on. His successes in several areas are too numerous to mention, 
including the areas of violent crime, organized crime, drug 
trafficking, health care fraud, crimes against children, and civil 
rights. He also significantly improved the Bureau's training programs, 
relationship with the CIA, and coordination with foreign governments. 
As you can tell, I am a big fan of Director Freeh and the great work he 
did as FBI Director. And I am confident that his legacies will in many 
ways enable Mr. Mueller to achieve even greater things in the future.
    Another tremendous advantage Mr. Mueller will have is the support 
of the Bush Administration and of Attorney General Ashcroft in 
particular. Attorney General Ashcroft has already demonstrated his 
genuine concern for, and dedication to, the FBI by taking dramatic and 
important steps to remedy some of the perceived challenges I mentioned 
a minute ago. For example, Attorney General Ashcroft established an 
independent review board headed by William Webster to examine the FBI's 
procedures, including security measures, in the wake of the Hanssen 
case. He recently contracted with Arthur Anderson to conduct a 
management study of the FBI. And he expanded the jurisdiction of the 
Justice Department's Inspector General to include oversight over the 
FBI--an important step in ensuring the integrity of the Bureau and its 
employees. These actions demonstrate that Attorney General Ashcroft is 
determined to uncover any opportunities to improve the FBI and is 
determined to assist Mr. Mueller in taking the Bureau to new heights.
                       FBI Review Commission Act
    I hope and expect that Congress will be another source of support 
for Mr. Mueller. Of course, Congress--and this Committee in 
particular--has an important oversight role that should and must 
involve asking tough questions and demanding complete answers. But 
Congress should be careful to act in ways that encourage positive 
change and avoid distracting the Bureau from its mission. One tool I 
want to give to the new Director is the benefit of an independent 
review of the agency by outside experts from a variety of fields. I 
have joined with Senator Schumer in sponsoring the Schumer-Hatch FBI 
Review Commission Act of 2001, which would establish a mechanism for a 
first rate group of experts from a variety of fields like management, 
technology, intelligence and others to do a thorough review of the FBI 
and make strategic recommendations to the new Director for 
improvements. Such an independent group, with no turf to protect or 
axes to grind, could really help bring the best practices of the 
corporate and scientific worlds to bear on the challenges currently 
facing the FBI.
    I know there will be a lot of suggestions for improvements to the 
FBI. Some are underway, others are being developed. We in Congress are 
right to scrutinize the plans for reform and to be vigilant in our 
oversight. We will not blindly accept changes, but will question and 
test them to ensure they will address the problems which exist. Through 
this process, and by working in collaboration with the Justice 
Department and the new FBI Director, I hope Congress will prove to be a 
constructive part of a revitalization of the FBI.
                        Focus on Future Success
    One of the reasons why the FBI's public image has been harmed by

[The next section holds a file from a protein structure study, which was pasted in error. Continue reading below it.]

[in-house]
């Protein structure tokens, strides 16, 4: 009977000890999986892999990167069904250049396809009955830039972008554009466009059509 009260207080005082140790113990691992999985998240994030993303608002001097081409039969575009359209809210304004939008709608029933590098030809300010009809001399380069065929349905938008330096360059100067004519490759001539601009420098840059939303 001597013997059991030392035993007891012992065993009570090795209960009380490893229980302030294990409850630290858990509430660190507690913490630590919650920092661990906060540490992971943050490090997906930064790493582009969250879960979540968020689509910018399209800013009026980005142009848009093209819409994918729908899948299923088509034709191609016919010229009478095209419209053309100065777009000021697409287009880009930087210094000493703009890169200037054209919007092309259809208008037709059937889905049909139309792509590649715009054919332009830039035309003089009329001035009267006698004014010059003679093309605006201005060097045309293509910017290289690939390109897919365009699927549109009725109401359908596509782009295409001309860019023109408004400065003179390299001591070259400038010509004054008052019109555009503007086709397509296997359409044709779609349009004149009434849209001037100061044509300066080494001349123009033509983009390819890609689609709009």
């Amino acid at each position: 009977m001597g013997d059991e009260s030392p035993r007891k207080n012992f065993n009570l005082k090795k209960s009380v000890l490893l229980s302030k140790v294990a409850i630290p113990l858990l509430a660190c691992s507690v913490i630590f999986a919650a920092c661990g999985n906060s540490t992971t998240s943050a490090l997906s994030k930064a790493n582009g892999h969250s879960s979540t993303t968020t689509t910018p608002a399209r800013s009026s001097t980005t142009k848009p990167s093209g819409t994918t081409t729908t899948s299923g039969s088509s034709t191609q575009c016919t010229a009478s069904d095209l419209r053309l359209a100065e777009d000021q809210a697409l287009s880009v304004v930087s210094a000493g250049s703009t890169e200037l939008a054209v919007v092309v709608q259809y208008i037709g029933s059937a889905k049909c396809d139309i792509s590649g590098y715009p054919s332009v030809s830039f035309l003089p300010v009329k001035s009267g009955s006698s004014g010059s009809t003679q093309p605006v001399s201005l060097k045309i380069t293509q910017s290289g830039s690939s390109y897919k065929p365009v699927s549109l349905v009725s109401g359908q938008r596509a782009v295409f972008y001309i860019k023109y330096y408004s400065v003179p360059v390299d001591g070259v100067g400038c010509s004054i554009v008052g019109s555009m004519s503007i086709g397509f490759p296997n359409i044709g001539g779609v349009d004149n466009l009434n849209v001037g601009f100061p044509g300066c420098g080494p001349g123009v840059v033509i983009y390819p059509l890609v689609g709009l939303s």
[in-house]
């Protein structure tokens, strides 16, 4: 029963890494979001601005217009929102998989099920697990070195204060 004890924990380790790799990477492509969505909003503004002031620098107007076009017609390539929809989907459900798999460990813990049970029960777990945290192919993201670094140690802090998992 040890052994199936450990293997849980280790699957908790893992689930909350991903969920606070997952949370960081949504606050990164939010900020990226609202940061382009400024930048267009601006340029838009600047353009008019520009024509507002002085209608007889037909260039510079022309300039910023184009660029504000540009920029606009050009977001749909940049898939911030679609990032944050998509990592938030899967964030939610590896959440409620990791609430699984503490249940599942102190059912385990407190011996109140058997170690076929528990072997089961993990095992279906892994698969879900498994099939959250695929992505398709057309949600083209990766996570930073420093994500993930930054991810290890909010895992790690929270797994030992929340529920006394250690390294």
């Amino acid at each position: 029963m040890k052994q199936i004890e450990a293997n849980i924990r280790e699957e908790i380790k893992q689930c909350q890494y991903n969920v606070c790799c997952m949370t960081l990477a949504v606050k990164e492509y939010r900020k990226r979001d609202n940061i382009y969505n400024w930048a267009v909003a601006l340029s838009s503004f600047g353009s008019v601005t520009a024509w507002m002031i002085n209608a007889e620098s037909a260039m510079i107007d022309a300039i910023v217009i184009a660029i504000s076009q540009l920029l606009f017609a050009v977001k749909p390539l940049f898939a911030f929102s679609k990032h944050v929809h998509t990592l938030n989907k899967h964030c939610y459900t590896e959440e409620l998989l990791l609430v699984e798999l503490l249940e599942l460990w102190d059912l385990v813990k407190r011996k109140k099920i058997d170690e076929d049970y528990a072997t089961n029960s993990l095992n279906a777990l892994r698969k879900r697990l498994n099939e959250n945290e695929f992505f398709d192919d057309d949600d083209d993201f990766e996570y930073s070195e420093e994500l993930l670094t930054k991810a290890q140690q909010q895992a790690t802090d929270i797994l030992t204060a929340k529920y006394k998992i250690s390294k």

the recent stories is that, when the FBI does its job well, we never 
hear about it. This is the nature of law enforcement work in general, 
and of the FBI's in particular. The newspaper headlines will never read 
``Millions of Americans Slept Safely Again Last Night.'' The Washington 
Post will never publish a story proclaiming that ``Another Day Passes 
Without Nuclear Terror in any U.S. City.'' Nevertheless, the main focus 
of the FBI is to prevent crime by gathering intelligence, compiling 
evidence, and assisting in prosecutions. It is my sincere hope and 
expectation that, during the next few months and throughout Mr. 
Mueller's term as Director, all of the various parties with an interest 
in the FBI will maintain this focus on crime prevention and will 
measure their words and actions against the goal of ensuring future 
success.
                               Conclusion
    I applaud President Bush for his choice of Bob Mueller to be FBI 
Director. He is a principled and dedicated public servant with a proven 
record in law enforcement and management. His no-nonsense style has 
served him well and has helped him inspire others to do their best work 
for the American people. I have every confidence that he will prove to 
be an excellent FBI Director.
    I thank the Chairman for this hearing, and I urge the Committee and 
the full Senate to move forward with Mr. Mueller's confirmation with 
all deliberate speed.

    Chairman Leahy. What I intend to do is to give the Senators 
here today an opportunity to give opening statements, and we 
will go back and forth following the early bird rule.
    Mr. Mueller, I hope as you hear these statements, comments 
both good and bad, that you won't change your mind. The 
President spent a lot of time on this nomination. Attorney 
General Ashcroft has spent a lot of time. I happen to agree 
with both the President and the Attorney General that they made 
a great choice, so don't change your mind no matter what we say 
here.
    Senator Feingold?

STATEMENT OF HON. RUSSELL D. FEINGOLD, A U.S. SENATOR FROM THE 
                       STATE OF WISCONSIN

    Senator Feingold. Thank you very much, Mr. Chairman. Thank 
you. Welcome, Mr. Mueller, and congratulations on your